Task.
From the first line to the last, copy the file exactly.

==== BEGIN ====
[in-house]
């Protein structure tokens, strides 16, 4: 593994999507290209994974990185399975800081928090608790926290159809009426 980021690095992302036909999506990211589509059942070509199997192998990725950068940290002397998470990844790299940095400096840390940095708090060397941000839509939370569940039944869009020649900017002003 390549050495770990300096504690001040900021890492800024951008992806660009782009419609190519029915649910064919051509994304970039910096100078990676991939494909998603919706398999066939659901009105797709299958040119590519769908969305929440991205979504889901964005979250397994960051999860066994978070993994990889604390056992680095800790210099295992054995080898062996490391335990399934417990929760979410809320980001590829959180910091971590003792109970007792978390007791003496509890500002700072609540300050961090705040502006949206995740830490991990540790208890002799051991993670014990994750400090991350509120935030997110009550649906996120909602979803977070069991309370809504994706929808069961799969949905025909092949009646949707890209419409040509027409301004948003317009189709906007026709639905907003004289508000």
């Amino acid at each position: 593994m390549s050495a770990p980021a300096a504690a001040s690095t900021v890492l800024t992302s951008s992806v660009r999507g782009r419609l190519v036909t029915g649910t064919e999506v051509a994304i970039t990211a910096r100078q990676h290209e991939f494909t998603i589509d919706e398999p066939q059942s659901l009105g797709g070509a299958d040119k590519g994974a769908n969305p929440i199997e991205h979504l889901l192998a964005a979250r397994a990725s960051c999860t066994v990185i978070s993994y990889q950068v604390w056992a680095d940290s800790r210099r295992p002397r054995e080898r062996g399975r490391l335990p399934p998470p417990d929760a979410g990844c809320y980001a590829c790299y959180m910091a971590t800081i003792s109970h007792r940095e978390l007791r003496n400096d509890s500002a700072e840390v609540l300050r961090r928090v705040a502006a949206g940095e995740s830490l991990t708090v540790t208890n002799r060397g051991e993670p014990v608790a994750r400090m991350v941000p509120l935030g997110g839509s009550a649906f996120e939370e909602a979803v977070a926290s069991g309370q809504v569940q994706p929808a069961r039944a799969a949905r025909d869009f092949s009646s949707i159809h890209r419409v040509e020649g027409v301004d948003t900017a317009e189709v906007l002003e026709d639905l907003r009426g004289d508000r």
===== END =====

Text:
[in-house]
């Protein structure tokens, strides 16, 4: 593994999507290209994974990185399975800081928090608790926290159809009426 980021690095992302036909999506990211589509059942070509199997192998990725950068940290002397998470990844790299940095400096840390940095708090060397941000839509939370569940039944869009020649900017002003 390549050495770990300096504690001040900021890492800024951008992806660009782009419609190519029915649910064919051509994304970039910096100078990676991939494909998603919706398999066939659901009105797709299958040119590519769908969305929440991205979504889901964005979250397994960051999860066994978070993994990889604390056992680095800790210099295992054995080898062996490391335990399934417990929760979410809320980001590829959180910091971590003792109970007792978390007791003496509890500002700072609540300050961090705040502006949206995740830490991990540790208890002799051991993670014990994750400090991350509120935030997110009550649906996120909602979803977070069991309370809504994706929808069961799969949905025909092949009646949707890209419409040509027409301004948003317009189709906007026709639905907003004289508000």
């Amino acid at each position: 593994m390549s050495a770990p980021a300096a504690a001040s690095t900021v890492l800024t992302s951008s992806v660009r999507g782009r419609l190519v036909t029915g649910t064919e999506v051509a994304i970039t990211a910096r100078q990676h290209e991939f494909t998603i589509d919706e398999p066939q059942s659901l009105g797709g070509a299958d040119k590519g994974a769908n969305p929440i199997e991205h979504l889901l192998a964005a979250r397994a990725s960051c999860t066994v990185i978070s993994y990889q950068v604390w056992a680095d940290s800790r210099r295992p002397r054995e080898r062996g399975r490391l335990p399934p998470p417990d929760a979410g990844c809320y980001a590829c790299y959180m910091a971590t800081i003792s109970h007792r940095e978390l007791r003496n400096d509890s500002a700072e840390v609540l300050r961090r928090v705040a502006a949206g940095e995740s830490l991990t708090v540790t208890n002799r060397g051991e993670p014990v608790a994750r400090m991350v941000p509120l935030g997110g839509s009550a649906f996120e939370e909602a979803v977070a926290s069991g309370q809504v569940q994706p929808a069961r039944a799969a949905r025909d869009f092949s009646s949707i159809h890209r419409v040509e020649g027409v301004d948003t900017a317009e189709v906007l002003e026709d639905l907003r009426g004289d508000r």